Introduction to Silicon DRIE Processing


SPTS Technologies has been at the forefront of deep silicon etch technology, since the invention of Deep Reactive Ion Etching (DRIE), also known as the “Bosch Process” in 1994. In conjunction with the inventors at Robert Bosch GmbH, SPTS developed the first commercial DRIE system for MEMS manufacturing, and have continued to innovate and improve the processing capabilities throughout the past 25 years. Prior to the invention of this technology the aspect ratio of a dry etched silicon feature was limited to ~10:1 using conventional non-switched techniques.

SPTS DRIE technology is used by the majority of leading MEMS manufacturers and foundries to etch deep vertical structures into silicon. In recent years, the applications for deep silicon etching have broadened to include through-silicon via (TSV) etching in advanced 3D packaging, trenches for silicon-based power devices and plasma dicing.

SPTS offers a choice of silicon DRIE modules. For most applications, our latest generation Rapier process module, with its “dual source” design, offers the best performance in terms of CD, profile and tilt control.  Our DSi-v module offers higher etch rates and low non-uniformity for non-critical or high load cavity etching, and blanket silicon etching for via reveal or thinning. 

The Bosch Process

To create deep anisotropic etching of silicon, the Bosch Process switches between different plasma chemistries to provide fluorine based etching of the silicon while protecting the sidewall of the growing feature with a fluorocarbon layer. The schematic illustration below shows the 3 main steps of the process which are repeated multiple times to achieve a vertical etch profile. It is a complex but flexible plasma process with key process variables including gas flows, RF power, platen power, and switching times.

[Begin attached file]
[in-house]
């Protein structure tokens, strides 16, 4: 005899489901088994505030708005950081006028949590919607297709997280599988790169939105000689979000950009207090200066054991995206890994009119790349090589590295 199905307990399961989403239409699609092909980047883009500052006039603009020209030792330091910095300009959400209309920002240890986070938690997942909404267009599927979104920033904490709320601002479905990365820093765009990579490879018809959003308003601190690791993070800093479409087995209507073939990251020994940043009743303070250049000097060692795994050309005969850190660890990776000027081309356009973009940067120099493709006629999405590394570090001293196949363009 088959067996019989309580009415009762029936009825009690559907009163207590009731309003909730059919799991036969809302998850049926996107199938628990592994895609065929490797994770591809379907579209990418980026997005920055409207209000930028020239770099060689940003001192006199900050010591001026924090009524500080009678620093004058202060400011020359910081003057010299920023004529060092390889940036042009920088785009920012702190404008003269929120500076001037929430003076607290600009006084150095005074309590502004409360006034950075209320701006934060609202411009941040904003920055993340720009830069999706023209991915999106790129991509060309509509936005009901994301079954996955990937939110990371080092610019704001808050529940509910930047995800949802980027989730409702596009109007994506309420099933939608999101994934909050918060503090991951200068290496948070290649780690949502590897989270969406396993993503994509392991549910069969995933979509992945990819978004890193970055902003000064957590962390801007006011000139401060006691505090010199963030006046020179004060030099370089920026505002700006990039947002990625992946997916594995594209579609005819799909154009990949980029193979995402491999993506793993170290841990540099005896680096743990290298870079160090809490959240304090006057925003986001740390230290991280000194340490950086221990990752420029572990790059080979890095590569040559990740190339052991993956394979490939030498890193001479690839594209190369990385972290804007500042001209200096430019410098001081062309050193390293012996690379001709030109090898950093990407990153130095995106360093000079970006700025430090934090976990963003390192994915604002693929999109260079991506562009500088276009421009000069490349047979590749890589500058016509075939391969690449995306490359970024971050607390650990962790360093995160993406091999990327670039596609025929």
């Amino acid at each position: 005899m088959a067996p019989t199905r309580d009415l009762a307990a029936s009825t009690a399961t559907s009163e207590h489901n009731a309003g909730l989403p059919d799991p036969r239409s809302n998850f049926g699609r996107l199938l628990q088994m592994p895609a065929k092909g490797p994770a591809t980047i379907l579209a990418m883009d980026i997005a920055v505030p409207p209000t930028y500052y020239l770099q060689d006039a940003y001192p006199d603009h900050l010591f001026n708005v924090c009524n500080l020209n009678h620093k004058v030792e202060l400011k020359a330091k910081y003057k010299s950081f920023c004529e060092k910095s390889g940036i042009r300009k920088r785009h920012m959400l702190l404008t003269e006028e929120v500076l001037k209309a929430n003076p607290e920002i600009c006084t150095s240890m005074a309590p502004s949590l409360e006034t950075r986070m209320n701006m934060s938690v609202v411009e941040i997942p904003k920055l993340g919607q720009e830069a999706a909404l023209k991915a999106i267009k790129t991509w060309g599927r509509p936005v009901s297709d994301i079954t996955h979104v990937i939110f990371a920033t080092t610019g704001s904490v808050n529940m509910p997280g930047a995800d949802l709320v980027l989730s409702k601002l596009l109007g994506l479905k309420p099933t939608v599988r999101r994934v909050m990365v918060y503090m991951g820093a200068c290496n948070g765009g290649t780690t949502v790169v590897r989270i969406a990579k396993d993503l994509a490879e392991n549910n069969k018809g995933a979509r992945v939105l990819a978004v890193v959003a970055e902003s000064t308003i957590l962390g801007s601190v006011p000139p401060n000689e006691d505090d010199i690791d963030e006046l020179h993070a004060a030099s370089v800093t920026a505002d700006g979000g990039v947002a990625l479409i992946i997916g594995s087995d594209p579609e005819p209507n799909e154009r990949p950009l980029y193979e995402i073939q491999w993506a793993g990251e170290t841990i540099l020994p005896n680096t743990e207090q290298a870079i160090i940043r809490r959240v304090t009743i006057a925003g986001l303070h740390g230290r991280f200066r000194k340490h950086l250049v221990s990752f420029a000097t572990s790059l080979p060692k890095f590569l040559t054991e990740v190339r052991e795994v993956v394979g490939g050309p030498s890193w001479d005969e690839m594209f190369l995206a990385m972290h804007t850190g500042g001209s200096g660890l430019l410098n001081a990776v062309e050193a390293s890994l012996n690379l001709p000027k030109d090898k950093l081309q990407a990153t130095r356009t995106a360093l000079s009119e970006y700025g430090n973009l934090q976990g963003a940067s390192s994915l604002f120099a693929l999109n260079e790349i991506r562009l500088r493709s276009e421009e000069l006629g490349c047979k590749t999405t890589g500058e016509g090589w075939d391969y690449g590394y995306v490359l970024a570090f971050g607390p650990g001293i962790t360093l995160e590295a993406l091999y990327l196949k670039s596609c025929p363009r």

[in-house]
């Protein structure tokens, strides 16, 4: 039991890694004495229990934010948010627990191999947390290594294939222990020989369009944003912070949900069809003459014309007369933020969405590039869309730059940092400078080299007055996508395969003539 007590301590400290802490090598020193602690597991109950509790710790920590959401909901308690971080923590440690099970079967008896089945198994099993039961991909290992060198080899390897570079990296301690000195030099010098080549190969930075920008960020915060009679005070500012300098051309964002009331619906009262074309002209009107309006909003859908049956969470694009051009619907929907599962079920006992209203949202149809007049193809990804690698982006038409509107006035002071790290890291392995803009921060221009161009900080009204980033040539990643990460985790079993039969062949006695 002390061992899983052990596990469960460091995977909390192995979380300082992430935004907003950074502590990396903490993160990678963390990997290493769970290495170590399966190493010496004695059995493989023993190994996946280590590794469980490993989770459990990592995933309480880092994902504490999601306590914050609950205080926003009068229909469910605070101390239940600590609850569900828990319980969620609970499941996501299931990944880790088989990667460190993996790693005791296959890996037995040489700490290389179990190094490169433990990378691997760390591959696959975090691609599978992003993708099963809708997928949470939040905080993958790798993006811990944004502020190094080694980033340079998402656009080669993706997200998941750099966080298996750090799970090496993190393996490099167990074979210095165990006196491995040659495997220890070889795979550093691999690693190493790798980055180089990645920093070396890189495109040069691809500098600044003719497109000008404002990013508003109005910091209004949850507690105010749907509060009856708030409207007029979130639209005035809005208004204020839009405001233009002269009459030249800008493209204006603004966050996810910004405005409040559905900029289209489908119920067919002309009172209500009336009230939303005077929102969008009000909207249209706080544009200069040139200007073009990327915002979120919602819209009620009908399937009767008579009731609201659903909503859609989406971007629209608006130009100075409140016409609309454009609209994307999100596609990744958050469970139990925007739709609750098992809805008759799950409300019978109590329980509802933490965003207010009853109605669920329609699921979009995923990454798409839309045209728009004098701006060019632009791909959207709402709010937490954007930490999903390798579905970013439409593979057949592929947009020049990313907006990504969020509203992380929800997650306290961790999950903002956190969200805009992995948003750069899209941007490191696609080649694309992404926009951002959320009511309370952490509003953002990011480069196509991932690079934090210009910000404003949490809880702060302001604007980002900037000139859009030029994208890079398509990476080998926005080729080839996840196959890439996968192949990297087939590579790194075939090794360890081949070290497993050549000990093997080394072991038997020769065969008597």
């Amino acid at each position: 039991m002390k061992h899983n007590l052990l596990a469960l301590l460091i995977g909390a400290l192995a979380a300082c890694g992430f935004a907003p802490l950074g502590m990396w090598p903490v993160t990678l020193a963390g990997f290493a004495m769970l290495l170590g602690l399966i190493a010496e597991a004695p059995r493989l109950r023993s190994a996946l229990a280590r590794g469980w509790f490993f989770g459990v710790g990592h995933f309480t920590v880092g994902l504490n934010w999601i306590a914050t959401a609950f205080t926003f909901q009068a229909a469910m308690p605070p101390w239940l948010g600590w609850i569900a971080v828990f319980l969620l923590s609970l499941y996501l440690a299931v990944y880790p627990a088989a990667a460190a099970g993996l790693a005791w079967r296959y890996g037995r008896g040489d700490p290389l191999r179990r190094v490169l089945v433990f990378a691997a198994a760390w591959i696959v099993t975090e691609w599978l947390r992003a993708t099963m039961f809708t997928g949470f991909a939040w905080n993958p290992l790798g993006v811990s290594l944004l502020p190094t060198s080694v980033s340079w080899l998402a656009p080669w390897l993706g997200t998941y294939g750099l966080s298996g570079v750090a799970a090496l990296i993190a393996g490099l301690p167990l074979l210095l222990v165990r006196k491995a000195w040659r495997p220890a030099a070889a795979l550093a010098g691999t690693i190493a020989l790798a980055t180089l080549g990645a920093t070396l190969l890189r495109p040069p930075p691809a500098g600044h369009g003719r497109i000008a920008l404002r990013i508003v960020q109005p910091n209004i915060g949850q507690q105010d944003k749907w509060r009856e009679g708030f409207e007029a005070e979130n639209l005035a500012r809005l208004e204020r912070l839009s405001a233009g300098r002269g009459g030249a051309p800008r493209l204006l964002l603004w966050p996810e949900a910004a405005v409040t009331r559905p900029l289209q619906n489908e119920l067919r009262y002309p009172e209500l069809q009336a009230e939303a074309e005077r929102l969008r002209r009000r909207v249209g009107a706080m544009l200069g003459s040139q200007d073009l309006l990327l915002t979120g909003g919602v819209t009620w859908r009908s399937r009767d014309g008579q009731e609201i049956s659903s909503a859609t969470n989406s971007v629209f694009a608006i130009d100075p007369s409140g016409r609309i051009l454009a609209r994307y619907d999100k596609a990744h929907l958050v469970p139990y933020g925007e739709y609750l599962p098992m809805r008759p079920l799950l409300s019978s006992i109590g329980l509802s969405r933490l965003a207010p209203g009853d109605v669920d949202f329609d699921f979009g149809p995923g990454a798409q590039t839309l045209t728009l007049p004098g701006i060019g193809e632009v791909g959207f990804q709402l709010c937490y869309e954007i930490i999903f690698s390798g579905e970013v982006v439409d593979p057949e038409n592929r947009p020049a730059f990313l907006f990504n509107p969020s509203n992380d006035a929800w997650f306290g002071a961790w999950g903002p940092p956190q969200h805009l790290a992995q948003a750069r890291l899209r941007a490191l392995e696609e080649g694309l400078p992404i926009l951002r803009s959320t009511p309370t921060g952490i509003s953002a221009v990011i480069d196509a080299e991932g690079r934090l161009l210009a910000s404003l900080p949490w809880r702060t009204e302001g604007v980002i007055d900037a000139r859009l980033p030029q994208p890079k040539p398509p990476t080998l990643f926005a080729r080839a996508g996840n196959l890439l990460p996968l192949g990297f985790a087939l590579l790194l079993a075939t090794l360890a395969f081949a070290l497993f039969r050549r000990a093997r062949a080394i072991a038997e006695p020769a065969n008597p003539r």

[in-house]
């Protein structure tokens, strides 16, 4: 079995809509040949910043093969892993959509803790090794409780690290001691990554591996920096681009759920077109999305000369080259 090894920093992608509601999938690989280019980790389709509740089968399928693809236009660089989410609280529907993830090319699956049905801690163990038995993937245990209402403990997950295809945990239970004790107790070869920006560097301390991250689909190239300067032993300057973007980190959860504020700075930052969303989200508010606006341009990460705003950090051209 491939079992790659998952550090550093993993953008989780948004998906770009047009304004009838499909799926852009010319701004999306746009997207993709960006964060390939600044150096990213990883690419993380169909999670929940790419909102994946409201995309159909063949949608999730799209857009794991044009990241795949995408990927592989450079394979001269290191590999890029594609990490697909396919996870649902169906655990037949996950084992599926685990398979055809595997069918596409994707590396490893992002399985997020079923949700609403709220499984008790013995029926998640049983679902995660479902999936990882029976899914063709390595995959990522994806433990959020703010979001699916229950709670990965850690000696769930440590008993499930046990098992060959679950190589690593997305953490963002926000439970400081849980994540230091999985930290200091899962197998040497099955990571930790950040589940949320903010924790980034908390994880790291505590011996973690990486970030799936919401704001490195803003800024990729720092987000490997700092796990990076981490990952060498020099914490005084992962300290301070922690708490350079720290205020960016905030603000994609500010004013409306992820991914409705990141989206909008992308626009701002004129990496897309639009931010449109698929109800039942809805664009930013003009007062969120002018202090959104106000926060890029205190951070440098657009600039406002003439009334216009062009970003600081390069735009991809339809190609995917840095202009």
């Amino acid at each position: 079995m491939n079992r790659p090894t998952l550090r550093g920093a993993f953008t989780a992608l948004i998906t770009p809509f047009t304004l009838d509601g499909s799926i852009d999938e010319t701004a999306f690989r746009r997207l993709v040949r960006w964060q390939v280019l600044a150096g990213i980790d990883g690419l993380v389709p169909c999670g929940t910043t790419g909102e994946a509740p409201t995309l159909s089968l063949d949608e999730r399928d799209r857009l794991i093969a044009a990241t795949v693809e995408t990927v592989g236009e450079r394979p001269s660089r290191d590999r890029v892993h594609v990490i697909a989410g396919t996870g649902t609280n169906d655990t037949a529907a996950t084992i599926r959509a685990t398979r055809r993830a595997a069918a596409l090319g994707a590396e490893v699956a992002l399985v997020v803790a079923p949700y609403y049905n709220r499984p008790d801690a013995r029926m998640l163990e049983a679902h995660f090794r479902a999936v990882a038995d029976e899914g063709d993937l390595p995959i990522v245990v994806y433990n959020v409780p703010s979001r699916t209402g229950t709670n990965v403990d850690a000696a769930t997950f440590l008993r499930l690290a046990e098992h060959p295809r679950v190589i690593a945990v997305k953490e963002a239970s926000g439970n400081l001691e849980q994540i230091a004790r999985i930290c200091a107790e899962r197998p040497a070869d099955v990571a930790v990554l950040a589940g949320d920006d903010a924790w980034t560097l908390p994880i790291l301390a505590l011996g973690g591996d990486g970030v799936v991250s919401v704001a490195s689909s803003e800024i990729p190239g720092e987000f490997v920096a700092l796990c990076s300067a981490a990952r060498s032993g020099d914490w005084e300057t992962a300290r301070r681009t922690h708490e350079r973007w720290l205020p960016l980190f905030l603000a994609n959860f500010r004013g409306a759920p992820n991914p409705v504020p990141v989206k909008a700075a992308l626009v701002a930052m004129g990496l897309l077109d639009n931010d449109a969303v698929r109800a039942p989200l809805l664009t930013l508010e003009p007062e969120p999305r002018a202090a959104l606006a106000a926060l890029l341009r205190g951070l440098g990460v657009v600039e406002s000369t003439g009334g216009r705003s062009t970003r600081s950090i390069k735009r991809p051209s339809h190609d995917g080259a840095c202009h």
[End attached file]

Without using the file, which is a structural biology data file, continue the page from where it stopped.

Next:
Step 1: A C4F8 plasma deposits a fluoropolymer passivation layer onto the mask and into the etched feature

Step 2: A bias from the platen causes directional ion bombardment resulting in removal of the fluoropolymer from the base of the feature and the mask/

Step 3: The fluorine free radicals, in the SF6 plasma, etch the exposed silicon at the base of the etch feature isotropically, and so the process return to Step 1.

Applications for Si DRIE


Applications Typical Requirements
High aspect ratio features
  • Vertical, smooth sidewalls
  • No notching at SOI interface
Microphone and other cavity etches
  • High etch rate (>30µm/min achievable)
  • Sidewall usually less critical
  • Low non uniformity


Advanced Packaging

Applications Typical Requirements
Through-silicon via (TSV) etching
  • High etch rates with smooth sidewalls

Plasma dicing

  • High etch rate
  • Temperature management to prevent tape burn
  • No notching at wafer-tape interface
  • End-point detection


Power Devices

Applications Typical Requirements

Deep trench isolation

  • High aspect ratio, smooth sidewalls,
  • Positive profile for dielectric deposition

End-point Options for Si DRIE

End-point control is important for optimizing silicon etch processes, but some features and pattern layouts can be challenging to monitor. SPTS offers a patented* end-point technology called Claritas™. Compared to standard on-chamber OES, Claritas™ provides process control of etches to a stop layer or buried cavities at low open areas (down to 0.05%) or high pressure processes that operate in the 100mT range.

*Patent US 9159599 B2